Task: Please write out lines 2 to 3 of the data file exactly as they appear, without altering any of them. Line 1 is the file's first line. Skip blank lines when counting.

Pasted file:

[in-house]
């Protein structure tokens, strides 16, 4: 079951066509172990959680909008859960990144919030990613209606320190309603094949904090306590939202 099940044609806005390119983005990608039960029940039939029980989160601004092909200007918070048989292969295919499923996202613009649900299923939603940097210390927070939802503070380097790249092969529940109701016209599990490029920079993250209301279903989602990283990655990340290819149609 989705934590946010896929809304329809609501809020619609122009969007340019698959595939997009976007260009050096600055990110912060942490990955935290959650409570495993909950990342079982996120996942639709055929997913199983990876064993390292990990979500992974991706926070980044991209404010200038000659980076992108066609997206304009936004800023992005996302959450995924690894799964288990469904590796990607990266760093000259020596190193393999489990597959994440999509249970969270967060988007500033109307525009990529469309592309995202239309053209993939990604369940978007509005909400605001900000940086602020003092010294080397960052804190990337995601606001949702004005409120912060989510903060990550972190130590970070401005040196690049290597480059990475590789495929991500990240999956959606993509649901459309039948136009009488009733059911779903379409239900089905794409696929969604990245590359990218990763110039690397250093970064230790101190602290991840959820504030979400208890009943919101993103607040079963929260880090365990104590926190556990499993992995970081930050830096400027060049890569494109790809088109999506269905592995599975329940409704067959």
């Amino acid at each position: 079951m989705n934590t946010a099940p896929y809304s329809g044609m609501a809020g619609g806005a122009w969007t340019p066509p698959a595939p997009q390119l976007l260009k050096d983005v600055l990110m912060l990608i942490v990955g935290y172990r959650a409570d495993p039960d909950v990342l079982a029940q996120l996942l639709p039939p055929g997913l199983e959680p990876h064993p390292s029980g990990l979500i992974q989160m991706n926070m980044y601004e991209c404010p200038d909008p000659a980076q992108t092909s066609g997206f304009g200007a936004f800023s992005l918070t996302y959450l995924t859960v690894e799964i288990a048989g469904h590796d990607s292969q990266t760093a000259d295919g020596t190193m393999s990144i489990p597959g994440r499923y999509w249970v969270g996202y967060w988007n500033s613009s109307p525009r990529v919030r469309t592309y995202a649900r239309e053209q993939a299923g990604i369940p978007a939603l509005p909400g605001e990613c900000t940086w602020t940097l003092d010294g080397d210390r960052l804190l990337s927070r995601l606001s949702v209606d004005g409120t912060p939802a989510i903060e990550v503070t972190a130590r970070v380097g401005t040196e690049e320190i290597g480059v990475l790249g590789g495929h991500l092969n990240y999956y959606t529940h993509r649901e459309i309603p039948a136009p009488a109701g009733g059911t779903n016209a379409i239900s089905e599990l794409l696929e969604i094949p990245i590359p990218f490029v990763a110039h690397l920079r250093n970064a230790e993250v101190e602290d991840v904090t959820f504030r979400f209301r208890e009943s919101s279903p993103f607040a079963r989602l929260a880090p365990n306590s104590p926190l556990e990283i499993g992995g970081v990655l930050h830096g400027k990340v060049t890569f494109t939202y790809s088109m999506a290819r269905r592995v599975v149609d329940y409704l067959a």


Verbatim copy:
């Protein structure tokens, strides 16, 4: 079951066509172990959680909008859960990144919030990613209606320190309603094949904090306590939202 099940044609806005390119983005990608039960029940039939029980989160601004092909200007918070048989292969295919499923996202613009649900299923939603940097210390927070939802503070380097790249092969529940109701016209599990490029920079993250209301279903989602990283990655990340290819149609 989705934590946010896929809304329809609501809020619609122009969007340019698959595939997009976007260009050096600055990110912060942490990955935290959650409570495993909950990342079982996120996942639709055929997913199983990876064993390292990990979500992974991706926070980044991209404010200038000659980076992108066609997206304009936004800023992005996302959450995924690894799964288990469904590796990607990266760093000259020596190193393999489990597959994440999509249970969270967060988007500033109307525009990529469309592309995202239309053209993939990604369940978007509005909400605001900000940086602020003092010294080397960052804190990337995601606001949702004005409120912060989510903060990550972190130590970070401005040196690049290597480059990475590789495929991500990240999956959606993509649901459309039948136009009488009733059911779903379409239900089905794409696929969604990245590359990218990763110039690397250093970064230790101190602290991840959820504030979400208890009943919101993103607040079963929260880090365990104590926190556990499993992995970081930050830096400027060049890569494109790809088109999506269905592995599975329940409704067959």
């Amino acid at each position: 079951m989705n934590t946010a099940p896929y809304s329809g044609m609501a809020g619609g806005a122009w969007t340019p066509p698959a595939p997009q390119l976007l260009k050096d983005v600055l990110m912060l990608i942490v990955g935290y172990r959650a409570d495993p039960d909950v990342l079982a029940q996120l996942l639709p039939p055929g997913l199983e959680p990876h064993p390292s029980g990990l979500i992974q989160m991706n926070m980044y601004e991209c404010p200038d909008p000659a980076q992108t092909s066609g997206f304009g200007a936004f800023s992005l918070t996302y959450l995924t859960v690894e799964i288990a048989g469904h590796d990607s292969q990266t760093a000259d295919g020596t190193m393999s990144i489990p597959g994440r499923y999509w249970v969270g996202y967060w988007n500033s613009s109307p525009r990529v919030r469309t592309y995202a649900r239309e053209q993939a299923g990604i369940p978007a939603l509005p909400g605001e990613c900000t940086w602020t940097l003092d010294g080397d210390r960052l804190l990337s927070r995601l606001s949702v209606d004005g409120t912060p939802a989510i903060e990550v503070t972190a130590r970070v380097g401005t040196e690049e320190i290597g480059v990475l790249g590789g495929h991500l092969n990240y999956y959606t529940h993509r649901e459309i309603p039948a136009p009488a109701g009733g059911t779903n016209a379409i239900s089905e599990l794409l696929e969604i094949p990245i590359p990218f490029v990763a110039h690397l920079r250093n970064a230790e993250v101190e602290d991840v904090t959820f504030r979400f209301r208890e009943s919101s279903p993103f607040a079963r989602l929260a880090p365990n306590s104590p926190l556990e990283i499993g992995g970081v990655l930050h830096g400027k990340v060049t890569f494109t939202y790809s088109m999506a290819r269905r592995v599975v149609d329940y409704l067959a």